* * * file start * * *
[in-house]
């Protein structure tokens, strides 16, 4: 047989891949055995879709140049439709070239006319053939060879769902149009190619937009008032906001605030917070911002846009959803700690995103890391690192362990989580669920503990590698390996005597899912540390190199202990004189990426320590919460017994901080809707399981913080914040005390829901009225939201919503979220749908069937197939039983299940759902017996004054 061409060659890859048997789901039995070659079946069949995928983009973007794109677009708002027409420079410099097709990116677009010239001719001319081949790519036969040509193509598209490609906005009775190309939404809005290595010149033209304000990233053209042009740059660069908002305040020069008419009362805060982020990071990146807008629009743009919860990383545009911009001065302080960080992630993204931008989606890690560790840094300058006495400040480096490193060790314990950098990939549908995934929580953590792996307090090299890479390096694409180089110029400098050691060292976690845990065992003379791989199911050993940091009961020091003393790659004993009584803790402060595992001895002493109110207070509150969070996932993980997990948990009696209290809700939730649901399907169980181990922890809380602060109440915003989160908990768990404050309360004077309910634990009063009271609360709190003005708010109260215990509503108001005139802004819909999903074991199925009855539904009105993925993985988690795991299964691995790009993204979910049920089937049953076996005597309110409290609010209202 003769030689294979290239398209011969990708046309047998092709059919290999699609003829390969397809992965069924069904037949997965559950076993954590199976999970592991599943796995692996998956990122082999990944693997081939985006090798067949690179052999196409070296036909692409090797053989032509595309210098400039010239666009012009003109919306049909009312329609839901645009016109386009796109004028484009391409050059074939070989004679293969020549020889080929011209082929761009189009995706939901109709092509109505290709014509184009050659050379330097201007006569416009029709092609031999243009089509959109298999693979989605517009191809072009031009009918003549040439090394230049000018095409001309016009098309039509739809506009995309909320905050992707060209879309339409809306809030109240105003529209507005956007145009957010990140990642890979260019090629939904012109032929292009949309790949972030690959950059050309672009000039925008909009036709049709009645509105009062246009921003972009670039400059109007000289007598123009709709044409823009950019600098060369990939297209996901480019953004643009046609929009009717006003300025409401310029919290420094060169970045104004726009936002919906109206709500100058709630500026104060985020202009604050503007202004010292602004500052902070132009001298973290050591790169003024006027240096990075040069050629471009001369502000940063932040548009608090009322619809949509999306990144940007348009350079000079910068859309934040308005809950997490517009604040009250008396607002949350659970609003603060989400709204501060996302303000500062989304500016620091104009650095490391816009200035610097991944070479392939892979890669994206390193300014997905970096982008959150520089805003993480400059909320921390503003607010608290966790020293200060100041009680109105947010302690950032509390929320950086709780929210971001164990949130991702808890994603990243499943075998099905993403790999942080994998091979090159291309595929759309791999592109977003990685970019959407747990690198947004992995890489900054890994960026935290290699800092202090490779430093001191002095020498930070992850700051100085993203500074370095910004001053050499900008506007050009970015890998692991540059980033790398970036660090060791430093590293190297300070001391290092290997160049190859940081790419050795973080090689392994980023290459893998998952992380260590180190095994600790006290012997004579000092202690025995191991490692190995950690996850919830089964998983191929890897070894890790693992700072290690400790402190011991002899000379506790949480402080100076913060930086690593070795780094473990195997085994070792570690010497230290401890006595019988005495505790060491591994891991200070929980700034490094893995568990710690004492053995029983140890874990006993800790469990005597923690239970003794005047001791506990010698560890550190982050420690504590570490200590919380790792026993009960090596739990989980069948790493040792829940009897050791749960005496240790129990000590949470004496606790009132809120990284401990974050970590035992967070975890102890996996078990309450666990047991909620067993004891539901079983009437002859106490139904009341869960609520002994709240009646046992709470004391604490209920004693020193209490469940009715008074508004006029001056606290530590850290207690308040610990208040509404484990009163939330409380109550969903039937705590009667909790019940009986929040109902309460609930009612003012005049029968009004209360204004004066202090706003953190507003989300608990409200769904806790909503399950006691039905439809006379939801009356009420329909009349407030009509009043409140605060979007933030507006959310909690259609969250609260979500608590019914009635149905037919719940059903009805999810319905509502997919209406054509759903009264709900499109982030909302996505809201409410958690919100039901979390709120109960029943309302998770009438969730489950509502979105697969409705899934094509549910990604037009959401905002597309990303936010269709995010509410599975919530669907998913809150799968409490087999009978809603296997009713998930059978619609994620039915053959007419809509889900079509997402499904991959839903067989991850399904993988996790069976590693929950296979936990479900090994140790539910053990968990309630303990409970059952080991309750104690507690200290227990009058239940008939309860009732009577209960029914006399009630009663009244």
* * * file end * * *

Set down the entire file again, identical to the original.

[in-house]
């Protein structure tokens, strides 16, 4: 047989891949055995879709140049439709070239006319053939060879769902149009190619937009008032906001605030917070911002846009959803700690995103890391690192362990989580669920503990590698390996005597899912540390190199202990004189990426320590919460017994901080809707399981913080914040005390829901009225939201919503979220749908069937197939039983299940759902017996004054 061409060659890859048997789901039995070659079946069949995928983009973007794109677009708002027409420079410099097709990116677009010239001719001319081949790519036969040509193509598209490609906005009775190309939404809005290595010149033209304000990233053209042009740059660069908002305040020069008419009362805060982020990071990146807008629009743009919860990383545009911009001065302080960080992630993204931008989606890690560790840094300058006495400040480096490193060790314990950098990939549908995934929580953590792996307090090299890479390096694409180089110029400098050691060292976690845990065992003379791989199911050993940091009961020091003393790659004993009584803790402060595992001895002493109110207070509150969070996932993980997990948990009696209290809700939730649901399907169980181990922890809380602060109440915003989160908990768990404050309360004077309910634990009063009271609360709190003005708010109260215990509503108001005139802004819909999903074991199925009855539904009105993925993985988690795991299964691995790009993204979910049920089937049953076996005597309110409290609010209202 003769030689294979290239398209011969990708046309047998092709059919290999699609003829390969397809992965069924069904037949997965559950076993954590199976999970592991599943796995692996998956990122082999990944693997081939985006090798067949690179052999196409070296036909692409090797053989032509595309210098400039010239666009012009003109919306049909009312329609839901645009016109386009796109004028484009391409050059074939070989004679293969020549020889080929011209082929761009189009995706939901109709092509109505290709014509184009050659050379330097201007006569416009029709092609031999243009089509959109298999693979989605517009191809072009031009009918003549040439090394230049000018095409001309016009098309039509739809506009995309909320905050992707060209879309339409809306809030109240105003529209507005956007145009957010990140990642890979260019090629939904012109032929292009949309790949972030690959950059050309672009000039925008909009036709049709009645509105009062246009921003972009670039400059109007000289007598123009709709044409823009950019600098060369990939297209996901480019953004643009046609929009009717006003300025409401310029919290420094060169970045104004726009936002919906109206709500100058709630500026104060985020202009604050503007202004010292602004500052902070132009001298973290050591790169003024006027240096990075040069050629471009001369502000940063932040548009608090009322619809949509999306990144940007348009350079000079910068859309934040308005809950997490517009604040009250008396607002949350659970609003603060989400709204501060996302303000500062989304500016620091104009650095490391816009200035610097991944070479392939892979890669994206390193300014997905970096982008959150520089805003993480400059909320921390503003607010608290966790020293200060100041009680109105947010302690950032509390929320950086709780929210971001164990949130991702808890994603990243499943075998099905993403790999942080994998091979090159291309595929759309791999592109977003990685970019959407747990690198947004992995890489900054890994960026935290290699800092202090490779430093001191002095020498930070992850700051100085993203500074370095910004001053050499900008506007050009970015890998692991540059980033790398970036660090060791430093590293190297300070001391290092290997160049190859940081790419050795973080090689392994980023290459893998998952992380260590180190095994600790006290012997004579000092202690025995191991490692190995950690996850919830089964998983191929890897070894890790693992700072290690400790402190011991002899000379506790949480402080100076913060930086690593070795780094473990195997085994070792570690010497230290401890006595019988005495505790060491591994891991200070929980700034490094893995568990710690004492053995029983140890874990006993800790469990005597923690239970003794005047001791506990010698560890550190982050420690504590570490200590919380790792026993009960090596739990989980069948790493040792829940009897050791749960005496240790129990000590949470004496606790009132809120990284401990974050970590035992967070975890102890996996078990309450666990047991909620067993004891539901079983009437002859106490139904009341869960609520002994709240009646046992709470004391604490209920004693020193209490469940009715008074508004006029001056606290530590850290207690308040610990208040509404484990009163939330409380109550969903039937705590009667909790019940009986929040109902309460609930009612003012005049029968009004209360204004004066202090706003953190507003989300608990409200769904806790909503399950006691039905439809006379939801009356009420329909009349407030009509009043409140605060979007933030507006959310909690259609969250609260979500608590019914009635149905037919719940059903009805999810319905509502997919209406054509759903009264709900499109982030909302996505809201409410958690919100039901979390709120109960029943309302998770009438969730489950509502979105697969409705899934094509549910990604037009959401905002597309990303936010269709995010509410599975919530669907998913809150799968409490087999009978809603296997009713998930059978619609994620039915053959007419809509889900079509997402499904991959839903067989991850399904993988996790069976590693929950296979936990479900090994140790539910053990968990309630303990409970059952080991309750104690507690200290227990009058239940008939309860009732009577209960029914006399009630009663009244």